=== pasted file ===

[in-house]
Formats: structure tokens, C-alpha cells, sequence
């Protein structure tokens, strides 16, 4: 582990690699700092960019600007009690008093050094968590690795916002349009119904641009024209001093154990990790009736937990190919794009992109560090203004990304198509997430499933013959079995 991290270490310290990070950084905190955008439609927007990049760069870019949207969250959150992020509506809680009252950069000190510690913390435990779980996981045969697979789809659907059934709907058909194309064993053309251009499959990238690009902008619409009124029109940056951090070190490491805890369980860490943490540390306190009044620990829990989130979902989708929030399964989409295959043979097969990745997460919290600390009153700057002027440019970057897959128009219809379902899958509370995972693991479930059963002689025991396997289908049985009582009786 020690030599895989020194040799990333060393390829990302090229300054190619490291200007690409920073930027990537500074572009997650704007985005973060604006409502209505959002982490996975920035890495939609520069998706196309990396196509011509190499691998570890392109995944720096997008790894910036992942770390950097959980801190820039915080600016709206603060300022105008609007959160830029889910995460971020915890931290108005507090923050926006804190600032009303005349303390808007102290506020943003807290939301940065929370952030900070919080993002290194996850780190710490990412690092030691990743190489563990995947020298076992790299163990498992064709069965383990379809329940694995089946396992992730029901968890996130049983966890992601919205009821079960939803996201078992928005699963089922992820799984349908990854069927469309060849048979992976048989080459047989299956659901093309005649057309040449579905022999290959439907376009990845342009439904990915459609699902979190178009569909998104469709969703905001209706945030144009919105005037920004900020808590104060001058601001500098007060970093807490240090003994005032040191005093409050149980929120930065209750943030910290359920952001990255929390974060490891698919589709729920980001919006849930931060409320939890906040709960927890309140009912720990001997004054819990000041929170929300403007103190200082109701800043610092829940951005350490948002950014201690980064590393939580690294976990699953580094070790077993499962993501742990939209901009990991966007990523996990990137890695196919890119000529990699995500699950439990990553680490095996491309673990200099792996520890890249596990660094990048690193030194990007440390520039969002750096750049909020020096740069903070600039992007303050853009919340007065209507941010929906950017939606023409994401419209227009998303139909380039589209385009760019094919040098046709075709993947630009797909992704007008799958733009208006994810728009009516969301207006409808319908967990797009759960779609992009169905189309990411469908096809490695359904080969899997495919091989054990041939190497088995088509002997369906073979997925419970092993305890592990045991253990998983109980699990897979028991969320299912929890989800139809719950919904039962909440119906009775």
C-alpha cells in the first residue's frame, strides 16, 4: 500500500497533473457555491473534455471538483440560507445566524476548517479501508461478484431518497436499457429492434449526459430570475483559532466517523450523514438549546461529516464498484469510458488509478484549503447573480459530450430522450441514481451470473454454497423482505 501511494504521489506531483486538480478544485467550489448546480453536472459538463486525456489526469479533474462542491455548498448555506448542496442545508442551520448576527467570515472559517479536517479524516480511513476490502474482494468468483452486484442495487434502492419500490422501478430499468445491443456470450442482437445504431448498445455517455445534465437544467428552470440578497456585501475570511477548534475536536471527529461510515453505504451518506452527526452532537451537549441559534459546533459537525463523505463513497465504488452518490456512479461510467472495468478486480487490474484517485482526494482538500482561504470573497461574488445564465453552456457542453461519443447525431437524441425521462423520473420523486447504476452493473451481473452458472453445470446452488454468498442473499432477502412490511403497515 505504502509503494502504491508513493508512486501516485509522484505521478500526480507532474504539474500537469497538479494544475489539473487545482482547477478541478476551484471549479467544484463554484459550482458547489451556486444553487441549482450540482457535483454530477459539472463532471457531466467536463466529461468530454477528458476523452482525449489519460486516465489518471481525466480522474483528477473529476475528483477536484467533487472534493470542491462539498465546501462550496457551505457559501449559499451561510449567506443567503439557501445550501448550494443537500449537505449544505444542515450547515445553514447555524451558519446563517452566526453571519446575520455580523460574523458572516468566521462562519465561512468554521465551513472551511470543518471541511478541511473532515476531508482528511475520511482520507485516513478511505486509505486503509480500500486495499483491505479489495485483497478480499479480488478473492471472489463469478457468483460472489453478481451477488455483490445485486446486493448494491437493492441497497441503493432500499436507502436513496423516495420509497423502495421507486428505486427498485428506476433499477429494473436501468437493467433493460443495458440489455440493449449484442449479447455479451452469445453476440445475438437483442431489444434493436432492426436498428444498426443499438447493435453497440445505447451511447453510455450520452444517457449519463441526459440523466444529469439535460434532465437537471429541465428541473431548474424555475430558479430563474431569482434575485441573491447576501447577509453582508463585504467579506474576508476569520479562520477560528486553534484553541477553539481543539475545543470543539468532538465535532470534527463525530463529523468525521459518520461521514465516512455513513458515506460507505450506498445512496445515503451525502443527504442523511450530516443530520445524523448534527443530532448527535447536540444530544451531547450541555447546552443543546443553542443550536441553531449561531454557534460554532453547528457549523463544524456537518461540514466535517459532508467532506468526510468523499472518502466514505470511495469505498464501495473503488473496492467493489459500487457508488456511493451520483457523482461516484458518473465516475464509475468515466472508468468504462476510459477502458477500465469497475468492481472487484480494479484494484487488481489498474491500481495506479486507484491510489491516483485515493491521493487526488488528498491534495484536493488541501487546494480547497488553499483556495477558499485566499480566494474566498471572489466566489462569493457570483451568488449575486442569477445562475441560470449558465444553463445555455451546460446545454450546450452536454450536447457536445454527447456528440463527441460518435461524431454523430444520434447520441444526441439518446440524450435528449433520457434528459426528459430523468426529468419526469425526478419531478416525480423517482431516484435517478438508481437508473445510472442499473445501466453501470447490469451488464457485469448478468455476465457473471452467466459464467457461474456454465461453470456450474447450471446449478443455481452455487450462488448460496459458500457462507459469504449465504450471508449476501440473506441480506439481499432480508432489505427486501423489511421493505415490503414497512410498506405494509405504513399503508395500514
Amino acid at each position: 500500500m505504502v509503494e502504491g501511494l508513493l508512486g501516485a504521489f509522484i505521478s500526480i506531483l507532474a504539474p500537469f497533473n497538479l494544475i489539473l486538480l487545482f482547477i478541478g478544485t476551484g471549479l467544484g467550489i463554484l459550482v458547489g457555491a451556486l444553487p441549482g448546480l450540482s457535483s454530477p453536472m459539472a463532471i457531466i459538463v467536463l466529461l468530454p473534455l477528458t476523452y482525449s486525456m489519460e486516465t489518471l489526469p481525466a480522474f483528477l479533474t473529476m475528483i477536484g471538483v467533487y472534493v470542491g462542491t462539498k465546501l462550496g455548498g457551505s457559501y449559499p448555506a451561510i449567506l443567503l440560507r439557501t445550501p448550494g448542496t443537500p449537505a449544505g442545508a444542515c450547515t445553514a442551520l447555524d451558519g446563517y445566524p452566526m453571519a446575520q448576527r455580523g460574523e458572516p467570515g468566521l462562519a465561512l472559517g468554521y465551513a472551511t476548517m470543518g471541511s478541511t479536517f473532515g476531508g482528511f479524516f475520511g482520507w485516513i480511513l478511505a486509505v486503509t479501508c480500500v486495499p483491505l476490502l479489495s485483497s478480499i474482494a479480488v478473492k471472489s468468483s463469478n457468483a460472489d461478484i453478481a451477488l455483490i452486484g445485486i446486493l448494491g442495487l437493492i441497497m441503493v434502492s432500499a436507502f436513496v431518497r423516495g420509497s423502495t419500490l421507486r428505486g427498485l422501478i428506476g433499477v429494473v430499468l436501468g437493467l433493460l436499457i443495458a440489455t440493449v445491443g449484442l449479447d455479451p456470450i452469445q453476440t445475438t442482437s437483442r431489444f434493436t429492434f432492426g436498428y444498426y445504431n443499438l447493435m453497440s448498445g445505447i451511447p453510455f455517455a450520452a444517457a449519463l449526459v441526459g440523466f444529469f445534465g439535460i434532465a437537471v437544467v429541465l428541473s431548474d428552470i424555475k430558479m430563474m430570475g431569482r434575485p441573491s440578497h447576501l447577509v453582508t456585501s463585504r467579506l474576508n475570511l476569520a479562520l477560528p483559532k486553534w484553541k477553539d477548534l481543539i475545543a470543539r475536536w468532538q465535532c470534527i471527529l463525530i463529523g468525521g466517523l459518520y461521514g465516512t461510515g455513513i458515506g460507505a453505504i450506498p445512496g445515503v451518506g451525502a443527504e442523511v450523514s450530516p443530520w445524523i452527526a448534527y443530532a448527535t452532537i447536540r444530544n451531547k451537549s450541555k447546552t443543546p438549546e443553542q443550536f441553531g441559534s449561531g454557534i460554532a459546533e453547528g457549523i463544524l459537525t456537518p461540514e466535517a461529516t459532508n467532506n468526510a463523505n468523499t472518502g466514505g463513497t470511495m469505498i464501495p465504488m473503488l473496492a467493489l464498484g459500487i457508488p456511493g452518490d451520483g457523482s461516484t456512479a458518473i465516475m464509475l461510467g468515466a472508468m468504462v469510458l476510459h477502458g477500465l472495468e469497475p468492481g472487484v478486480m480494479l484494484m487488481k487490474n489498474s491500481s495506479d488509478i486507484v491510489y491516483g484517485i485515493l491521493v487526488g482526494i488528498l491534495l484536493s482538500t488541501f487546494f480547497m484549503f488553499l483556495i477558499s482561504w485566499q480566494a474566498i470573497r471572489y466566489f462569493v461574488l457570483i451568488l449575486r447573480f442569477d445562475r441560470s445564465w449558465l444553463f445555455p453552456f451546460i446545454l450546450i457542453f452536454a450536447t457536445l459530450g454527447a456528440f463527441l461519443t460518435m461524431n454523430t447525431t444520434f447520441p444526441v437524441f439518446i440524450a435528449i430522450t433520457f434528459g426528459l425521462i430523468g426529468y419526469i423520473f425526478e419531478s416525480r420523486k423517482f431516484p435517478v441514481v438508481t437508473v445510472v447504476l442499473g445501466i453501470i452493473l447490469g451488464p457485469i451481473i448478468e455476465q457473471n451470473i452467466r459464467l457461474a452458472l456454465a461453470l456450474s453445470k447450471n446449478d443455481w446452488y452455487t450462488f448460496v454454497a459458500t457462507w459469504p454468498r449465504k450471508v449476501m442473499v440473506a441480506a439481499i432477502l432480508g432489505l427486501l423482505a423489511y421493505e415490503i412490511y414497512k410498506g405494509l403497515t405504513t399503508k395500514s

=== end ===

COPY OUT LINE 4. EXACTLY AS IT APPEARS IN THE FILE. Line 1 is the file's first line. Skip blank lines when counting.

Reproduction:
C-alpha cells in the first residue's frame, strides 16, 4: 500500500497533473457555491473534455471538483440560507445566524476548517479501508461478484431518497436499457429492434449526459430570475483559532466517523450523514438549546461529516464498484469510458488509478484549503447573480459530450430522450441514481451470473454454497423482505 501511494504521489506531483486538480478544485467550489448546480453536472459538463486525456489526469479533474462542491455548498448555506448542496442545508442551520448576527467570515472559517479536517479524516480511513476490502474482494468468483452486484442495487434502492419500490422501478430499468445491443456470450442482437445504431448498445455517455445534465437544467428552470440578497456585501475570511477548534475536536471527529461510515453505504451518506452527526452532537451537549441559534459546533459537525463523505463513497465504488452518490456512479461510467472495468478486480487490474484517485482526494482538500482561504470573497461574488445564465453552456457542453461519443447525431437524441425521462423520473420523486447504476452493473451481473452458472453445470446452488454468498442473499432477502412490511403497515 505504502509503494502504491508513493508512486501516485509522484505521478500526480507532474504539474500537469497538479494544475489539473487545482482547477478541478476551484471549479467544484463554484459550482458547489451556486444553487441549482450540482457535483454530477459539472463532471457531466467536463466529461468530454477528458476523452482525449489519460486516465489518471481525466480522474483528477473529476475528483477536484467533487472534493470542491462539498465546501462550496457551505457559501449559499451561510449567506443567503439557501445550501448550494443537500449537505449544505444542515450547515445553514447555524451558519446563517452566526453571519446575520455580523460574523458572516468566521462562519465561512468554521465551513472551511470543518471541511478541511473532515476531508482528511475520511482520507485516513478511505486509505486503509480500500486495499483491505479489495485483497478480499479480488478473492471472489463469478457468483460472489453478481451477488455483490445485486446486493448494491437493492441497497441503493432500499436507502436513496423516495420509497423502495421507486428505486427498485428506476433499477429494473436501468437493467433493460443495458440489455440493449449484442449479447455479451452469445453476440445475438437483442431489444434493436432492426436498428444498426443499438447493435453497440445505447451511447453510455450520452444517457449519463441526459440523466444529469439535460434532465437537471429541465428541473431548474424555475430558479430563474431569482434575485441573491447576501447577509453582508463585504467579506474576508476569520479562520477560528486553534484553541477553539481543539475545543470543539468532538465535532470534527463525530463529523468525521459518520461521514465516512455513513458515506460507505450506498445512496445515503451525502443527504442523511450530516443530520445524523448534527443530532448527535447536540444530544451531547450541555447546552443543546443553542443550536441553531449561531454557534460554532453547528457549523463544524456537518461540514466535517459532508467532506468526510468523499472518502466514505470511495469505498464501495473503488473496492467493489459500487457508488456511493451520483457523482461516484458518473465516475464509475468515466472508468468504462476510459477502458477500465469497475468492481472487484480494479484494484487488481489498474491500481495506479486507484491510489491516483485515493491521493487526488488528498491534495484536493488541501487546494480547497488553499483556495477558499485566499480566494474566498471572489466566489462569493457570483451568488449575486442569477445562475441560470449558465444553463445555455451546460446545454450546450452536454450536447457536445454527447456528440463527441460518435461524431454523430444520434447520441444526441439518446440524450435528449433520457434528459426528459430523468426529468419526469425526478419531478416525480423517482431516484435517478438508481437508473445510472442499473445501466453501470447490469451488464457485469448478468455476465457473471452467466459464467457461474456454465461453470456450474447450471446449478443455481452455487450462488448460496459458500457462507459469504449465504450471508449476501440473506441480506439481499432480508432489505427486501423489511421493505415490503414497512410498506405494509405504513399503508395500514